Torpedo Moscow gets stadium ban for Nazi symbol display

MOSCOW -- Russian Premier League team Torpedo Moscow must play two home games in an empty stadium after fans displayed a banner with a Nazi symbol, the club's fourth racism-related punishment this season.

Torpedo fans showed the flag during a 3-1 win over Arsenal Tula on Sunday, the Russian Football Union said.

The punishment will not take effect until May because Torpedo is already required to play its next two home games behind closed doors for a separate incident in which fans abused Zenit St. Petersburg striker Hulk with monkey chants.

Sunday's game was also marred by crowd violence, with Torpedo fans attacking Arsenal supporters and police. For that, Torpedo fans will be barred from the club's next three away games, with the exception of women and children under 13.

Torpedo was fined a total of 900,000 rubles ($16,300) for various offenses including the Nazi banner, the fighting, use of pyrotechnics by fans, and insulting chants.

Arsenal received a 480,000-ruble ($8,700) fine on charges including failing to secure the stadium properly. Police detained 15 fans at the game, of which seven face charges, Russian agency Tass reported on Monday.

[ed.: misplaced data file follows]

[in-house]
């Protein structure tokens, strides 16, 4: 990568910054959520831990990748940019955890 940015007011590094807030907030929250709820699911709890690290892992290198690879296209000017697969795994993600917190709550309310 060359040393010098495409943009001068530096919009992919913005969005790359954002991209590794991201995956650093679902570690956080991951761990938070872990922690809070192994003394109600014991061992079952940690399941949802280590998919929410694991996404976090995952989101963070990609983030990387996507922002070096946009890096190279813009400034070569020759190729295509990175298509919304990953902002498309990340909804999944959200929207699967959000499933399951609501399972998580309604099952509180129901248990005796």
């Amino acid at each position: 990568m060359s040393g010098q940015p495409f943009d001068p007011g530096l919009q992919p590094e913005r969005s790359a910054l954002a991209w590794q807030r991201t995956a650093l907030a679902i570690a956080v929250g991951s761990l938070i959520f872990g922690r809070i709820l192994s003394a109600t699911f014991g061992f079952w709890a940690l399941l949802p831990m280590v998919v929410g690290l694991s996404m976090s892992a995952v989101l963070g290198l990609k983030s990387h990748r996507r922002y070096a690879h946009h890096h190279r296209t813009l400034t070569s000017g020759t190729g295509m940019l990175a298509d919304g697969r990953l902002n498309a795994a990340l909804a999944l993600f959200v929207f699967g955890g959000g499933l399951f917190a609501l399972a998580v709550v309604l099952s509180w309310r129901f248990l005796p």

In response to the incidents at Sunday's game, Torpedo president Alexander Tukmanov told the R-Sport agency that the club's fans seemed to be "probably the most aggressive" of any top-flight Russian team. Torpedo's previous three racism offenses this season all involved monkey chants against opposition players.

The latest punishment comes a week after the Russian Football Union appointed its first dedicated anti-racism inspector, who is tasked with gathering evidence to punish clubs for racism-related incidents at matches.

A report by two anti-discrimination organizations last month said there were more than 200 cases of discriminatory behaviour linked to Russian football over two seasons, as the country prepares to host the 2018 World Cup.

Separately on Tuesday, Zenit coach was given a suspended one-game ban by the Russian Football Union for repeatedly breaking rules on leaving his technical area at games throughout the season.

FIFA president Sepp Blatter says there is still a "lot of work to be done" to fight racism in Russia.

Reacting to Russian Premier League club Torpedo Moscow being handed its fourth racism-related punishment of the season on Tuesday, Blatter said on Twitter that "sanctions must be applied but education is equally important."

Russian Sports Minister Vitaly Mutko, who also chairs Russia's World Cup organizing committee, warned of "tension in the football environment" caused by racism at games. In comments to R-Sport, he suggested Russia's relations with FIFA could suffer.